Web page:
A new Purdue Extension publication offers farmers a basic introduction and step-by-step instructions for using cover crops in a corn-soybean rotation.
The publication, An Introduction to Integrating Cover Crops Into a Corn-Soybean Rotation, is intended for farmers who are new to using cover crops. It describes the essential principles for developing successful cover crop systems, including adjusting the planter and planting practices, scouting for insects and using good-quality seed.
"Cover crops have many potential benefits, but farmers need to manage them carefully to avoid or reduce the risks to crop production," writes lead author Eileen Kladivko, professor of agronomy.
The plan presented in the publication involves no-till farming methods, a system designed to conserve fertile topsoil from year to year.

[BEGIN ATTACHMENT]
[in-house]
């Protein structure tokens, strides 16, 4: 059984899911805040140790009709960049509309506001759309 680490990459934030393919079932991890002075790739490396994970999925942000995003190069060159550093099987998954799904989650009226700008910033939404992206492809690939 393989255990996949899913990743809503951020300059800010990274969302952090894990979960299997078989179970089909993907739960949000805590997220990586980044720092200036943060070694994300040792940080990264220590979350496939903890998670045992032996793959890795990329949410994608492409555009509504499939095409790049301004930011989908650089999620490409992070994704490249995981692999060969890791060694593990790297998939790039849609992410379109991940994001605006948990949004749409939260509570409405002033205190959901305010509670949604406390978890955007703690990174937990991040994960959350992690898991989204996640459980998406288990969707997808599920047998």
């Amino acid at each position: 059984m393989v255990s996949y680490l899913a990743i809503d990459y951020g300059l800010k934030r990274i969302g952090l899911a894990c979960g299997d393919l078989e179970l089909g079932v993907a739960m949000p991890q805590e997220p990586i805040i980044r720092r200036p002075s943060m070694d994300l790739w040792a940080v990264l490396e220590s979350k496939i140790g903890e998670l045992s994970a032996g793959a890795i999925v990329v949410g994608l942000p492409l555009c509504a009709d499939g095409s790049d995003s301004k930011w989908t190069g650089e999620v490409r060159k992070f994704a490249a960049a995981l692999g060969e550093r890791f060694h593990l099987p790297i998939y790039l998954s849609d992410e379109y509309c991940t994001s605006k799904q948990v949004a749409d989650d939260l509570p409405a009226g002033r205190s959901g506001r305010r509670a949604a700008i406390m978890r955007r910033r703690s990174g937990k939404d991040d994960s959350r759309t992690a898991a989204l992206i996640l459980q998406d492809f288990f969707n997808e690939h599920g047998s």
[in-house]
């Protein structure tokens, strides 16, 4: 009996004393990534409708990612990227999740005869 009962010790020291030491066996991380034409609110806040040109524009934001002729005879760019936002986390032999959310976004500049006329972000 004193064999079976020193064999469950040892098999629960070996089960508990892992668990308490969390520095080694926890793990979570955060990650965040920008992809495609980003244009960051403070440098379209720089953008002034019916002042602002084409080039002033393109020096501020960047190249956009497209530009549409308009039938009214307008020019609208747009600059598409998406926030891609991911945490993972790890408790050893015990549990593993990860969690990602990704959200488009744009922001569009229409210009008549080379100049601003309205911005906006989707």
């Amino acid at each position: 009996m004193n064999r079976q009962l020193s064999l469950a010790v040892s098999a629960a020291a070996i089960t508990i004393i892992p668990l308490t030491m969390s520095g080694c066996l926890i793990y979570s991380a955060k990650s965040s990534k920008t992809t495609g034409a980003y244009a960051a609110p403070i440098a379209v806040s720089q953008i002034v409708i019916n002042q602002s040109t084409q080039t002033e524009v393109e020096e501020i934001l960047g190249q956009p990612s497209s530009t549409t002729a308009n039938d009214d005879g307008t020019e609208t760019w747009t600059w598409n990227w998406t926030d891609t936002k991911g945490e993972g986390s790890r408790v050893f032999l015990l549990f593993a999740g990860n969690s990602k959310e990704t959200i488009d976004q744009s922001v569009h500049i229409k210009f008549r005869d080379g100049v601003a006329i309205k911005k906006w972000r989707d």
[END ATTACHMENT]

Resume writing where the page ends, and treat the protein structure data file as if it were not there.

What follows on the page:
The initial steps to implementing a cover crop system, as explained in the publication:
* Plant cereal rye into corn stalks. This versatile cover crop is winter-hardy and can provide benefits if planted in late fall.
* Terminate in spring. The authors suggest killing cereal rye when the plants are 6-12 inches tall or two weeks before planting soybeans.
* No-till plant soybean into cereal rye. Take the earliest maturity soybean group for the farm and plant it first in the fields that will go to cover crops in the fall.
* Plant cover crops that die over the winter. A mixture of oats and daikon radishes are a good choice.
* No-till plant corn into the dead cover crop. If a few cover crop plants are present in spring, a normal burn-down herbicide program will kill the plants.